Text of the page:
POGO Urges Navy to Study Utility Cost ProgramTweet
The Honorable Dr. Donald C. Winter
Secretary of the Navy
1000 Navy Pentagon
Washington, DC 20350-1000
Dear Dr. Winter:
The Project On Government Oversight (POGO) is an independent nonprofit organization that investigates and exposes corruption and other misconduct in order to achieve a more accountable federal government. Since 1981, POGO has promoted systemic good government initiatives by exposing fraud, waste, and abuse in government spending.
POGO recently learned about the shut down of a Navy program, the Centralized and Integrated Reporting for the Comprehensive Utilities Information Tracking System (CIRCUITS). CIRCUITS is a Navy-wide consolidated resource that will collect utility data for all Navy shore and Marine Corps activities that deliver, produce, purchase, or sell utility services. CIRCUITS would manage the dollars associated with each utility and automate the invoice and accrual processes while capturing utility procurement data. Simply stated, if brought back online, CIRCUITS would allow the Navy to gather utility information to better manage its budgeting and spending on electricity, water, and gas utilities.
Prior to the shutdown of CIRCUITS, data showed that the Navy paid approximately $591,000 in unnecessary late charges in FY 2007. Two Field Engineering Commands (FEC) that use manual payment processes paid 82% of those late charges, totaling over $482,000. In comparison, the remaining five FECs that operate with fully implemented accounts payable systems only accounted for the remaining $108,000 in late charges. Sources close to the CIRCUITS program estimate that the Navy could be paying as much as $5 to $10 million each year in late fees as well as an additional $5 to $10 million in overcharges and duplicate utility payments. Although there is an initial cost for implementing the CIRCUITS program, the long-term savings would more than offset any initial outlays.
Implementation costs aside, sources have informed POGO that Naval Facilities Engineering Command (NAVFAC) and some personnel within the chain of command were concerned that the CIRCUITS program would expose long-term waste and mismanagement in its utility planning and spending program. In fact, it appears that the initial phases of the CIRCUITS program were highlighting the Navy's inability to manage and control its utility costs.
Currently, the Navy does not have a true cost model. As a result, it has no true understanding of its utility usage, spending, or controls. Simultaneous operation of multiple utility systems results in duplication of data entry, data errors, labor-intensive calls to vendors, gaps in functionality, and wasteful spending (i.e., duplicate payments, overbilling, and late charges).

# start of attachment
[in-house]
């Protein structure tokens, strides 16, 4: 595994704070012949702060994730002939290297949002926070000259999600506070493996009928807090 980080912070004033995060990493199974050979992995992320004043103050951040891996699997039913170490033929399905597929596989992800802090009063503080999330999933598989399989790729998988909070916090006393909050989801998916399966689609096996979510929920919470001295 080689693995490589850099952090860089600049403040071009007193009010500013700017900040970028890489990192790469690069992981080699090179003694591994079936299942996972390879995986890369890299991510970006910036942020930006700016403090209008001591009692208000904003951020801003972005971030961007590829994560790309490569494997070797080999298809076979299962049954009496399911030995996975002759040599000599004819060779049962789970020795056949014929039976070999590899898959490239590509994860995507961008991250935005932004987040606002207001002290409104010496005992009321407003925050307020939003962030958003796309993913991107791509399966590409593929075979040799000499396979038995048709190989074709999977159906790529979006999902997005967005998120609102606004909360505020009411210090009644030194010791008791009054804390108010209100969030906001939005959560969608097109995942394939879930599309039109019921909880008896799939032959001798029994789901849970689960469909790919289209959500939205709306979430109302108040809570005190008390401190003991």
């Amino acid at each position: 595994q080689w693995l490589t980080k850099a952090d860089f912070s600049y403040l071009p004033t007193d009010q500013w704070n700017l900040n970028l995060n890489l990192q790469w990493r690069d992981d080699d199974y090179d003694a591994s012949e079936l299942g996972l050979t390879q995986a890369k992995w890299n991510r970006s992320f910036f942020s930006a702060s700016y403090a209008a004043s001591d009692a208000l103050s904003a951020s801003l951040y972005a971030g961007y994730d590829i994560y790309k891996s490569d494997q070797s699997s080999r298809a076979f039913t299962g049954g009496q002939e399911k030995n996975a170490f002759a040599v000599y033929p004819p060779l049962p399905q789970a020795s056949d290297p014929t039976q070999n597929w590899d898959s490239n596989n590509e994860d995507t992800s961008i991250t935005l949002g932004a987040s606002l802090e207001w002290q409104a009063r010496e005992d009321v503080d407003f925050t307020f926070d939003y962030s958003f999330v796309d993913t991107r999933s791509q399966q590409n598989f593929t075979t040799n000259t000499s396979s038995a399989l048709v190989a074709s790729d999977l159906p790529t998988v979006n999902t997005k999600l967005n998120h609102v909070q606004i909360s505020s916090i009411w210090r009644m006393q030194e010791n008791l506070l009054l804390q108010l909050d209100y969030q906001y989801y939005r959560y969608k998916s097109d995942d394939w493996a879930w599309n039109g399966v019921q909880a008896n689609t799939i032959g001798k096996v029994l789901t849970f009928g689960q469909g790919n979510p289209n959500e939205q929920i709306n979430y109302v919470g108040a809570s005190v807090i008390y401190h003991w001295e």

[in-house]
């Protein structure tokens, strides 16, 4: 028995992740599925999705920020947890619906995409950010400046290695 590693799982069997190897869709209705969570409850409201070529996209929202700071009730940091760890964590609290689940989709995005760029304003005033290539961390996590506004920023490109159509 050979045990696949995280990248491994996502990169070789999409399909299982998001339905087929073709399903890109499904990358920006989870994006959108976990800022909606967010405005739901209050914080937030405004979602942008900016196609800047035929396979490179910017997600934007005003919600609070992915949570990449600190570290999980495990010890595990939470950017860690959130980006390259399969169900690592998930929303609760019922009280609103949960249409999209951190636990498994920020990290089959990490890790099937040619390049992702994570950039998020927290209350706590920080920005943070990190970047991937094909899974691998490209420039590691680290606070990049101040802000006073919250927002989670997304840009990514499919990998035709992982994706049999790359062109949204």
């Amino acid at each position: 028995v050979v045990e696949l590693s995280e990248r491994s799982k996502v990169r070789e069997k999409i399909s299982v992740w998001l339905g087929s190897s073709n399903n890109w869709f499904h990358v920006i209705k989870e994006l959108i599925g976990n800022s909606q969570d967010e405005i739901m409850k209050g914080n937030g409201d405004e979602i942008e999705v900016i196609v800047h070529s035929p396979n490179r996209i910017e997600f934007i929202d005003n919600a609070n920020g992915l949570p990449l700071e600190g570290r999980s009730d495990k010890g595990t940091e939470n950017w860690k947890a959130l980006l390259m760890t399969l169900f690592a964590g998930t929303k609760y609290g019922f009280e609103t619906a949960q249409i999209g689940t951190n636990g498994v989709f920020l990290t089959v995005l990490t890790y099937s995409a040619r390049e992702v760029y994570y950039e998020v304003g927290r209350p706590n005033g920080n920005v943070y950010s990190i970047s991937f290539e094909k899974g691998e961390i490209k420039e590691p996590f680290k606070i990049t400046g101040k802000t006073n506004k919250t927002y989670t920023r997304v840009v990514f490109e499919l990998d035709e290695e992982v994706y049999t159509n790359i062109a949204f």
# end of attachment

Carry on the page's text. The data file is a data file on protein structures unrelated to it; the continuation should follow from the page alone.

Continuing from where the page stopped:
In addition to saving money, CIRCUITS reduced bill processing times from several weeks to an average of less than five days. Reductions in the bill processing time remind me of the old adage "time is money" and it appears that CIRCUITS provided many benefits to the Navy.
CIRCUITS also provided security benefits. The Navy's Energy and Utilities Information Technology Program Manager has highlighted the lack of physical security of Navy utility systems. After reviews of systems and processes, security weaknesses that could be exploited by terrorist or military opponents have been identified, but no appropriate responses have occurred to date to harden these systems. If successfully exploited, these security weaknesses could render a Navy facility inoperable prior to an attack at, or inside, the fence line.
At one point, CIRCUITS was going to be moved and operated under the Navy Marine Corps Intranet (NMCI) system. Despite that plan, NAVFAC shut down the CIRCUITS program in December 2007. Scheduled meetings to relocate and restart CIRCUITS have been placed on hold; however, a July meeting might be scheduled.
POGO urges you to conduct an investigation into the discontinued CIRCUITS program. POGO believes that the implementation of automated systems will save money, provide insights about physical security at Navy facilities, and operate as a utility data model that could create savings throughout the entire federal government. Additionally, POGO urges you to conduct an investigation into the inactions of identifying and hardening Navy utility systems.
Thank you for your time and consideration. If you have any questions, please contact me at (202) 347-1122.
Scott H. Amey
cc: Office of the Naval Inspector General
Attn: Navy Hotline
1254 Ninth Street, S.E.
Washington Navy Yard, DC
3 Late fees appear to be a problem for other governments as well. Recently, The Associated P ress reported that the D.C. government has paid utility late fees totaling as much as $700,000. Examiner.com, "D.C. pays utility up to $700K in late fees," June 23, 2008. Available at http://www.examiner.com/a-1454384~DC_pays_utility_up_to__700_000_in_late_fees.html.
4 Estimates showed that the difference in bill processing times was as great as 8.38 days when comparing manual versus automated systems.
For further information:
POGO urges the DOD IG to investigate CIRCUITS and an apparent employee retaliation action.